Capital One Data Breach

After allowing a data breach to affect 100 million Capital One banking customers last year, the financial institution is being fined $80 million for reparations. The breach took place in July 2019 and exposed the personal and financial data of 100 million Americans and 6 million Canadians. The U.S. Office of the Comptroller of the Currency (OCC) issued the fine and Capital One claims that they have bolstered their security efforts to prevent a breach of this scale from happening again. This is not the only financial data breach that has taken place in recent times, and without the proper tools and security protocols, incidents of this magnitude will only become more common.

How Did the Breach Occur?

Reports from the OCC stated that Capital One had not properly assessed the risks of moving their information to the cloud and the company did not recognize these risks in their own audits. In addition, a woman named Paige Thompson was charged with accessing the company’ cloud database including credit card applications after taking advantage of a vulnerable firewall. She worked previously with Amazon Web Services, which Capital One used for their IT infrastructure.

She worked on projects related to the company’s Simple Cloud Storage Service and prosecutors accuse her of stealing data from Capital One among other companies. Her trial is not set until 2021 due to COVID-19 delays, but other underlying problems led to the breach as well.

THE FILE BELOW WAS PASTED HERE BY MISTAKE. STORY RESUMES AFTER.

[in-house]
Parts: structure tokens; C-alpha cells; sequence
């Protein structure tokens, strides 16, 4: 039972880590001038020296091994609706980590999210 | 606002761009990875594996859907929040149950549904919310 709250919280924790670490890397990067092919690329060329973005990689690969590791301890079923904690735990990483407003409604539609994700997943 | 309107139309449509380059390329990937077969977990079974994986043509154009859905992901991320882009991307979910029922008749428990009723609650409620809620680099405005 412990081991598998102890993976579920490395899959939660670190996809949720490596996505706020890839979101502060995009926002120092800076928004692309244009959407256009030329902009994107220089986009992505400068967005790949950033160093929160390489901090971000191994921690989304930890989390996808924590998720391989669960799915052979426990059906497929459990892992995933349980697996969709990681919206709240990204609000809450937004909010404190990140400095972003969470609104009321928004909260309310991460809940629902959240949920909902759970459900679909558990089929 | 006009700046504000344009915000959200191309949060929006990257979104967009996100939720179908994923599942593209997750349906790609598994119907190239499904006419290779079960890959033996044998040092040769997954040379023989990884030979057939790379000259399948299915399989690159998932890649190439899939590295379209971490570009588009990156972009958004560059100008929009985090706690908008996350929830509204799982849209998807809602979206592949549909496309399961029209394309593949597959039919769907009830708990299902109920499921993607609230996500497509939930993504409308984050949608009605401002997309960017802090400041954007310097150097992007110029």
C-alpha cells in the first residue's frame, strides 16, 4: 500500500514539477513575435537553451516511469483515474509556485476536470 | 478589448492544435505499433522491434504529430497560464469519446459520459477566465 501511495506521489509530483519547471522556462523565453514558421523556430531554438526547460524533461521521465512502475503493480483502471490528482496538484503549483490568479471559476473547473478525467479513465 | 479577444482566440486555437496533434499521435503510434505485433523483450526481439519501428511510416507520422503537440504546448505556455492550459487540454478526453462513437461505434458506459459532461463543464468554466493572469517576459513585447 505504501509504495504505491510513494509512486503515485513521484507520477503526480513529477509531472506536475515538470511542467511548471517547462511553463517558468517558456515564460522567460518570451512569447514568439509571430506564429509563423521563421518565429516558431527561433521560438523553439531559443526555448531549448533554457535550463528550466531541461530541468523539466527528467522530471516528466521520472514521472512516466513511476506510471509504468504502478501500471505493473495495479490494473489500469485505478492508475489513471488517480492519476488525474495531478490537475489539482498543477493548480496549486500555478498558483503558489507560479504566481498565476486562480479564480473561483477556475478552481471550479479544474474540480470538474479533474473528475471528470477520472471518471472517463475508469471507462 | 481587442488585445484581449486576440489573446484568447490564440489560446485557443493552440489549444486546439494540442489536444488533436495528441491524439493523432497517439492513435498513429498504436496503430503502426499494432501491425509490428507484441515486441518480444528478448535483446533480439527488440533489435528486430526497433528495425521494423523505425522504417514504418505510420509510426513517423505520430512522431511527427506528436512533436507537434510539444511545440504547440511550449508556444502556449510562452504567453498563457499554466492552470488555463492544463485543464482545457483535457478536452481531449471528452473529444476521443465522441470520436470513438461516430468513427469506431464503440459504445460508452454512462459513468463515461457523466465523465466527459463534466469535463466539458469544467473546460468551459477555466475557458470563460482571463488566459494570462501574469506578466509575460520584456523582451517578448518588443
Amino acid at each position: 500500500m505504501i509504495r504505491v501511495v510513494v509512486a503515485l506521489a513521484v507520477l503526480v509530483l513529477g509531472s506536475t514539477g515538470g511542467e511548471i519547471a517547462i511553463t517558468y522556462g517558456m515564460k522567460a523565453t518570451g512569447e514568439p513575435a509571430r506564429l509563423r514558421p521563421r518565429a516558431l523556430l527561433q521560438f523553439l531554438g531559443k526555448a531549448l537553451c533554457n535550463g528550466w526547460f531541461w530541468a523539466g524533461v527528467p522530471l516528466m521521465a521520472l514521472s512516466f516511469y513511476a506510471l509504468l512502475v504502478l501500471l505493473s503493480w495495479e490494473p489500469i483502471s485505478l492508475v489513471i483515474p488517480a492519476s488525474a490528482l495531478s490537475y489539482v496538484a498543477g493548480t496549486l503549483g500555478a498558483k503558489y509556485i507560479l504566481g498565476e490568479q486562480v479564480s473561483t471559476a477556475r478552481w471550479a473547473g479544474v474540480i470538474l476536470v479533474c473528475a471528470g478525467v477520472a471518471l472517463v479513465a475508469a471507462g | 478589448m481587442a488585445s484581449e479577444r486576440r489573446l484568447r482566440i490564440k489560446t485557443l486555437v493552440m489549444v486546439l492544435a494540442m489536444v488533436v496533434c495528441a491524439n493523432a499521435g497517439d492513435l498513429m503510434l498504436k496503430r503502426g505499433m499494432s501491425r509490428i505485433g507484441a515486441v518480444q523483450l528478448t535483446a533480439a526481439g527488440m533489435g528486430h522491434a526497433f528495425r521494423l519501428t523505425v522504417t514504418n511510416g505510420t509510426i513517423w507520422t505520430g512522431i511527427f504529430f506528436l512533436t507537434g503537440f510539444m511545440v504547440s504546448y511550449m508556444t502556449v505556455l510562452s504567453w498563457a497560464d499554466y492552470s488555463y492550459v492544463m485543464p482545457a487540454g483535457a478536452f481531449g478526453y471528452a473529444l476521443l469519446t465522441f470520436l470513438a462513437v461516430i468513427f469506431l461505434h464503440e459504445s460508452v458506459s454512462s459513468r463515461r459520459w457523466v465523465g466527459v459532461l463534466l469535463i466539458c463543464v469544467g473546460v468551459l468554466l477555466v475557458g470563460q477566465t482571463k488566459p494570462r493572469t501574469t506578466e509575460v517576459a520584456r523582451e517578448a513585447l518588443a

The OCC report also stated that the bank did not create an effective risk assessment system before moving IT systems to a public cloud. They also did not establish appropriate risk management for their cloud service such as data loss prevention and network security controls. Capital One said that since the attack, they have strengthened their cyber defenses and addressed the security requirements that were sent from the OCC.

Financial Cyberattacks Abound

Capital One is not the only financial institution to be affected by data breaches. Fifth Third Bank exposed customer names, social security numbers, addresses, account numbers, and more in February of 2020. The Dave Mobile Banking App was breached by a third party, exposing account details of over 7.5 million users including names, emails, phone numbers, and birth dates.

Of course not all attacks are on financial institutions, but no breach is a good breach and between January and September of 2019, over 7.9 billion data records were exposed, the Capital One being a part of that time frame. Fines from the federal government have been issued including fines from the Federal Trade Commission for improperly handling personally identifiable information (PII). Though fines are a positive start to enforcing security policies, institutions need to go further to protect personal data.

Data Security for All Industries

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